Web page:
Fans of the website McMansion Hell enjoy it as a way to laugh at garish, overbuilt homes. As you can see from the picture above, the site takes delight in poking fun at house touches like “windows you could scrape off with a butter knife” and “doors to nowhere.”
But real estate firm Zillow does not like such jokes and threatened the site owner, a John Hopkins architecture student named Kate Wagner, with a series of questionable legal claims. According to Zillow, Wagner is violating not just copyright and terms-of-service rules, but also a federal hacking statute.
In response to Zillow’s cease-and-desist letter—which was posted online by Ars Technica—Wagner has taken the site down. On Twitter, she has described herself as “terrified” and said she fears losing her income.
Fortunately for Wagner, Zillow’s legal threats appear to be baseless. For starters, the company does not even own the copyright to the pictures of the houses. And, in any case, Wagner’s mock-up of them are almost certainly covered by a legal doctrine known as “fair use,” which lets people use copyrighted works without permission for things like reporting, criticism and parody.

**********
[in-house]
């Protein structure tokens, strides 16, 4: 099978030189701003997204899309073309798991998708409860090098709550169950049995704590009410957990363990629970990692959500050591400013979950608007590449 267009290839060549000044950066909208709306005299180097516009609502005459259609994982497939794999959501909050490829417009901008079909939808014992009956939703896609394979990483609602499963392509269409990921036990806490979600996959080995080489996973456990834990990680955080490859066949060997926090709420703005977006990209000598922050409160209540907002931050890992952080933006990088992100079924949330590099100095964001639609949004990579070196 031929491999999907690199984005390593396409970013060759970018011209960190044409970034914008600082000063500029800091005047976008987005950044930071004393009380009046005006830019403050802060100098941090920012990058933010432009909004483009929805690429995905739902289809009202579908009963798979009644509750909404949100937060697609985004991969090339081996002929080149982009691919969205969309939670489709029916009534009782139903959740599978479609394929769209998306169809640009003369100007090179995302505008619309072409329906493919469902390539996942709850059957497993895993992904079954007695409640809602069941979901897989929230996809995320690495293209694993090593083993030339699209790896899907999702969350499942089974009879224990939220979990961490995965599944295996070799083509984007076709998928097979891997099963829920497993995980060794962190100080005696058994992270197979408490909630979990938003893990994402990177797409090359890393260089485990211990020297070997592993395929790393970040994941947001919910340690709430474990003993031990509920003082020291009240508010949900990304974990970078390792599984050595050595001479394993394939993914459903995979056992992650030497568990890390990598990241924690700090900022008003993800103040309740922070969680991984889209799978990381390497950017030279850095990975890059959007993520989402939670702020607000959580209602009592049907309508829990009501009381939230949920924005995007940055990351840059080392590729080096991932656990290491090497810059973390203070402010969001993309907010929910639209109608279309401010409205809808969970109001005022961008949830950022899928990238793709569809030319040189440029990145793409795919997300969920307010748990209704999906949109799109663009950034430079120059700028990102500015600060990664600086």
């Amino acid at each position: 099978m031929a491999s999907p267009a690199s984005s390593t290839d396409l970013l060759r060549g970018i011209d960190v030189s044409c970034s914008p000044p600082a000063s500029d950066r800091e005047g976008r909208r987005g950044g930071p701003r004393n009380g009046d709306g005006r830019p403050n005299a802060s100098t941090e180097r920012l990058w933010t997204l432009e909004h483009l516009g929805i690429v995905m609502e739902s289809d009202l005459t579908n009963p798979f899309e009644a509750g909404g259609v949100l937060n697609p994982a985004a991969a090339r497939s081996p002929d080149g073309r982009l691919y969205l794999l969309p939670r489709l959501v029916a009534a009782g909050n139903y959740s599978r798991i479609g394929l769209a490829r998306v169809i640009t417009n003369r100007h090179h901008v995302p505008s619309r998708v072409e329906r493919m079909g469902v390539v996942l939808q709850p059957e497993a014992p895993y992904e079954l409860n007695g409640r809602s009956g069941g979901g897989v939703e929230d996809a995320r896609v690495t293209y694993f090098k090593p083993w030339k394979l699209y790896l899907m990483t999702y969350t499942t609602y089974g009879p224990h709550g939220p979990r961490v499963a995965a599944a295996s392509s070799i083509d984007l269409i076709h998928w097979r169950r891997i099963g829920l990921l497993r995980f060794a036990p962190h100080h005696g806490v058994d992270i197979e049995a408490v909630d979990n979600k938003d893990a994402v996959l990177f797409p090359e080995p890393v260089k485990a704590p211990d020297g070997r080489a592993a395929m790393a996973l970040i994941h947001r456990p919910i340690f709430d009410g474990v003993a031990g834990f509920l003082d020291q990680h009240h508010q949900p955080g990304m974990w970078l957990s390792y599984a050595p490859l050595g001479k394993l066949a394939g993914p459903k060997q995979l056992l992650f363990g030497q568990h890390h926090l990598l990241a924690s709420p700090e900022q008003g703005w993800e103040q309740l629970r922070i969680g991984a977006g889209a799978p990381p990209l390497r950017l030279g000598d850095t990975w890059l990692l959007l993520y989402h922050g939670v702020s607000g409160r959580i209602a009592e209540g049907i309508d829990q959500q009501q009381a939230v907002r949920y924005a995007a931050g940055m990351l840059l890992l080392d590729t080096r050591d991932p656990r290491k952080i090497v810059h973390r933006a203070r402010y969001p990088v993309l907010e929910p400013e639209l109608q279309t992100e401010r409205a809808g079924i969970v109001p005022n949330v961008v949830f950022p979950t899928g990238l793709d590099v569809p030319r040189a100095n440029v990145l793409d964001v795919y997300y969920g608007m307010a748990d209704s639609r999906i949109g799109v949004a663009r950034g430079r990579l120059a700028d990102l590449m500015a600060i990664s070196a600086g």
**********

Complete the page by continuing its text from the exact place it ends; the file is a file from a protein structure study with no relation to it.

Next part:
It’s also unlikely Zillow can enforce its contractual terms-of-service against Wagner or apply the hacking law—known as the Computer Fraud and Abuse Act—which is intended to cover fraud or vandalism.
In response to the controversy, lawyers have expressed incredulity, and a prominent copyright professor has already offered to come to Wagner’s aid:
Meanwhile, the whole episode is threatening to become a PR debacle for Zillow on social media:
The McMansion Hell controversy is likely to end with Wagner’s site going back online, and with Zillow becoming the latest victim of what is known as “the Streisand effect“—a phenomenon in which an attempt to use dubious legal tactics to smother an issue on the Internet results in even more publicity for that issue. (Ironically, the original Streisand effect case—named for Barbara Streisand—also turned on mansions).
Update: On Thursday afternoon, the site confirmed it is back online. A spokesperson for Zillow provided the following statement:
“It was never our intent for McMansion Hell to shut down, or for this to appear as an attack on Kate’s freedom of expression. We acted out of an abundance of caution to protect our partners – the agents and brokers who entrust us to display photos of their clients’ homes.”